ACH Part Two: Supplementing Fraud Detection Standards for Web Debits

Article Payments & Treasury Solutions
Fraud Detection Standards for Web Debits


Suppose your business accepts consumer bank account information through the WEB or over the internet, and that information is used to deduct money from a consumers’ bank account. In that case, you need to be aware of an ACH rule that became effective on March 19, 2021.

Per the 2021 Nacha Operating Rules, “An Originator of a debit WEB Entry must establish and implement a commercially reasonable fraudulent transaction detection system to screen the debit WEB Entry.” On March 19, the Supplementing Fraud Detection Standards for WEB Debits rule, commonly referred to as the WEB Debit Account Validation Rule, expanded that language to state that “Such a fraudulent transaction detection system must, at a minimum, validate the account to be debited for the first use of such account number, and for any subsequent change(s) to the account number.” Nacha Operating Rules Article Two Subsection

(Head begins to spin, eyes begin to droop) Um…can you say that again sans the italics and chapter/verse references?

On a go forward basis, your business must conduct the account validation when you are first provided with an account number or any time the consumer changes their account number with you. This validation must occur prior to the initiation of a debit (withdrawal) to a consumer account. In this context, validating the consumer’s account means that you need to confirm that the bank account is open and accepts ACH entries. It does NOT mean that you need to confirm there is enough money in the account, and it does NOT require validation of account ownership. Remember, this rule only applies to consumer debits.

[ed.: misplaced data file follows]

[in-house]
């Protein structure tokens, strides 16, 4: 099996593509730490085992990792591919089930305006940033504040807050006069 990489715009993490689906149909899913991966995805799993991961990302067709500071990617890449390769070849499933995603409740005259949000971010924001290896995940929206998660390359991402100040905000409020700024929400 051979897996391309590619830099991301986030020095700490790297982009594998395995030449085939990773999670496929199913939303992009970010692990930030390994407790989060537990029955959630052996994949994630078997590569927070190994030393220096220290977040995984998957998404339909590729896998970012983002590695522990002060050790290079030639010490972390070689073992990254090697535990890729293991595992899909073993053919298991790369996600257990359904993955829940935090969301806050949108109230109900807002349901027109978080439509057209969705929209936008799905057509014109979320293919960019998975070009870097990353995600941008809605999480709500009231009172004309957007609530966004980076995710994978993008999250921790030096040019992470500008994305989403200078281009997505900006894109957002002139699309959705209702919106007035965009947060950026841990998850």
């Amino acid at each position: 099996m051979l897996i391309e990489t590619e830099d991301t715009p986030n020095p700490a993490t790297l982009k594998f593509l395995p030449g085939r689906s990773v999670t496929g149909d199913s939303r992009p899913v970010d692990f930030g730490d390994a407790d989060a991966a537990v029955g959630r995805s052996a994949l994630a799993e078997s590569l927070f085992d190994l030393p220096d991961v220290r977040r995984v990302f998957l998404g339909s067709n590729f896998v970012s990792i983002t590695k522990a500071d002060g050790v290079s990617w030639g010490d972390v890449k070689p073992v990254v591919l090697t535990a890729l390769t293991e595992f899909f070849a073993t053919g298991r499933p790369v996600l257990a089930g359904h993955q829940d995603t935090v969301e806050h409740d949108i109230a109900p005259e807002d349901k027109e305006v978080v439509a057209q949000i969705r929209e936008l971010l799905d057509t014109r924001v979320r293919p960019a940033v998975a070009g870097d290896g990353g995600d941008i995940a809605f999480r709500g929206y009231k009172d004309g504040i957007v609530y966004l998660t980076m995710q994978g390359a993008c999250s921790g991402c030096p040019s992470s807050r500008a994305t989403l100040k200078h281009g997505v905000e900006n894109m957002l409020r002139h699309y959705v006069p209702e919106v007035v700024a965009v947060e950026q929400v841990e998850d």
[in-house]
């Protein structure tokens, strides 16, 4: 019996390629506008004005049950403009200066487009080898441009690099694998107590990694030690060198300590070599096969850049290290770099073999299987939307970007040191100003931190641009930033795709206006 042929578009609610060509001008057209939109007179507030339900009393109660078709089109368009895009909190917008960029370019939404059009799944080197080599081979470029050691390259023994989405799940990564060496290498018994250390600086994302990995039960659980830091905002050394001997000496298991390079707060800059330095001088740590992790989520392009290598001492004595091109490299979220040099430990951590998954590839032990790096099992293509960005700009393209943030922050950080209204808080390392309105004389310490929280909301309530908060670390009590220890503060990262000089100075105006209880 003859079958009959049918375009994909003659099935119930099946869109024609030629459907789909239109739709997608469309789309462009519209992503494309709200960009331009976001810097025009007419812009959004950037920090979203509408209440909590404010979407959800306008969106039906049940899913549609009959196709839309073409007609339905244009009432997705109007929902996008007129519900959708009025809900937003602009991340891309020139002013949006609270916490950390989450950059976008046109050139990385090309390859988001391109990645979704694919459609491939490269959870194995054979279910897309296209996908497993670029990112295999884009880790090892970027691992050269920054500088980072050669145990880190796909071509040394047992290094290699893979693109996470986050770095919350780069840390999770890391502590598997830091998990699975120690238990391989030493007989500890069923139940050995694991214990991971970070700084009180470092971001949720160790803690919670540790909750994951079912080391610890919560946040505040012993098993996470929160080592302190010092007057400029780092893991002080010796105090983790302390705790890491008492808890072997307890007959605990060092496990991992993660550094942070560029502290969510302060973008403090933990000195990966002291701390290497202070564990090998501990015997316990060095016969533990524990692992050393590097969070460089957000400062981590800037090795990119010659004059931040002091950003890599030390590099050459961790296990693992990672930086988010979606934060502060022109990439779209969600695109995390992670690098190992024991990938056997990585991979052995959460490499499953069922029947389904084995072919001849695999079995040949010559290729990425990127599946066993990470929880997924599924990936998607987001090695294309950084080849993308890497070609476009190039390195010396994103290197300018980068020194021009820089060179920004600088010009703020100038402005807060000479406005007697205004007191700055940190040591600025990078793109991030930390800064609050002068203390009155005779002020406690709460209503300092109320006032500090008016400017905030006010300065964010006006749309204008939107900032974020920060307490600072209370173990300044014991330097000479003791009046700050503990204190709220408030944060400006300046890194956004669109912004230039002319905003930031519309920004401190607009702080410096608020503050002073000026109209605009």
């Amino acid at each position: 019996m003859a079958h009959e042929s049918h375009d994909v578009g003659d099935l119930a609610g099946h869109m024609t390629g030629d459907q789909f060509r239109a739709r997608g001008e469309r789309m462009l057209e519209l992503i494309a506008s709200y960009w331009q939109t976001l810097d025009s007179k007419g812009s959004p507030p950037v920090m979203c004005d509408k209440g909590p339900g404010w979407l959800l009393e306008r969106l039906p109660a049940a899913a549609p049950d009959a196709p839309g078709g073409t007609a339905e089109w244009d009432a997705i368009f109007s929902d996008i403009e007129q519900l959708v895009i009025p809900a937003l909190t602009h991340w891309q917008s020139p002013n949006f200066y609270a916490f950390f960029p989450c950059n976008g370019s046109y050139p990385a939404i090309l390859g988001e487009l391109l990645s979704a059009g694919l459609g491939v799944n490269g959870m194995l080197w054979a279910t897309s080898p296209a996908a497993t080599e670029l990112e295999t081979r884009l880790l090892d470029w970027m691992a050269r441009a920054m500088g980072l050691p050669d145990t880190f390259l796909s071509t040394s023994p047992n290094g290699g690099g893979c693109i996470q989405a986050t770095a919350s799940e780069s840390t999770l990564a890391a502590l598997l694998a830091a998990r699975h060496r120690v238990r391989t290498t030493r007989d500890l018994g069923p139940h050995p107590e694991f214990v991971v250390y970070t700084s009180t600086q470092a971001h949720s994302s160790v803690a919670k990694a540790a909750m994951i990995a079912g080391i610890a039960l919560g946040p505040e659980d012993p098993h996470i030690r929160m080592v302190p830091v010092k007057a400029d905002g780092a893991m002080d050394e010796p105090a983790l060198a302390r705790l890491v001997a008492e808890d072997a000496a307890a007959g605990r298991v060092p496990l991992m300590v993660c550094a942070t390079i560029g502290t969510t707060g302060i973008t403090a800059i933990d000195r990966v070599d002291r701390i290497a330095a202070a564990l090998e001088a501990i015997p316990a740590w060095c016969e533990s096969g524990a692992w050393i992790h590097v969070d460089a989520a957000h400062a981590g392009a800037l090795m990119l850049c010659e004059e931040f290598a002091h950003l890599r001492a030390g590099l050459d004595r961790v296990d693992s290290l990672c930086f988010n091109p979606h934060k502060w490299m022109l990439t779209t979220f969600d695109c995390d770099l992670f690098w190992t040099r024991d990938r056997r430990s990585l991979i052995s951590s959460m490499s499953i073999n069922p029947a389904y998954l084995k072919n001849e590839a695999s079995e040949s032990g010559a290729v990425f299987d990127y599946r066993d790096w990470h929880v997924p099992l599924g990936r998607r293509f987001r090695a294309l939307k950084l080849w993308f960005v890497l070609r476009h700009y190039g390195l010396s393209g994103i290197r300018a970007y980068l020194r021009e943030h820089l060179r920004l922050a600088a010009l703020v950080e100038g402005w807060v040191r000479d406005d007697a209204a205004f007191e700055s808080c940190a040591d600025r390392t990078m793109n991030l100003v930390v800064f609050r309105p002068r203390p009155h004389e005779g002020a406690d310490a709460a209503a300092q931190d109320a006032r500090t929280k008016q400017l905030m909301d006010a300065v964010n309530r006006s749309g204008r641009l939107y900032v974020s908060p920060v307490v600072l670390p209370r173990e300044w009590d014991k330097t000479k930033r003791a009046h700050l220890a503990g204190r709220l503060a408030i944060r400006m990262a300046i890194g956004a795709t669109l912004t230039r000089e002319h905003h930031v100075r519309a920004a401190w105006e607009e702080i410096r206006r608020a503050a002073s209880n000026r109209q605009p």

Going forward simply means ‘at some point in the future.’ That is to say, you do NOT need to go back in time to stored records for customers who have allowed you to debit their bank accounts in the past and validate those accounts. However, if existing customers change their bank account information with you at any time in the future, then this rule applies, and account validation is required. It will always apply to new customers, and the first time they give you an account number.

The easiest way to determine when the rule applies is to ask yourself these three questions:

  1. Did I receive this banking information over the internet?
  2. Does it belong to a consumer?
  3. Is this the first time I have seen it?

If all three of the answers are yes, your next action should determine how you are going to comply with the rule.

I encourage you to reach out to your financial institution or third-party ACH service providers for more information about validation methods. I recommend you also take a few minutes and check out this Nacha resource too.

If you are unsure as to what questions to ask your financial institution, rely on a trusted partner like CampusGuard to help you. Please feel free to reach out today.


About the Author
Ruth Harpool

Ruth Harpool


Treasury Solutions Advisor

Ruth provides consulting in the areas of Treasury Operations, Payments, and Payments Risk management. She has over 30 years of experience in banking services, banking operations, not-for-profit treasury cash management, and payments management operational leadership. Formerly, Ruth was the Managing Director of Treasury Operations at Indiana University.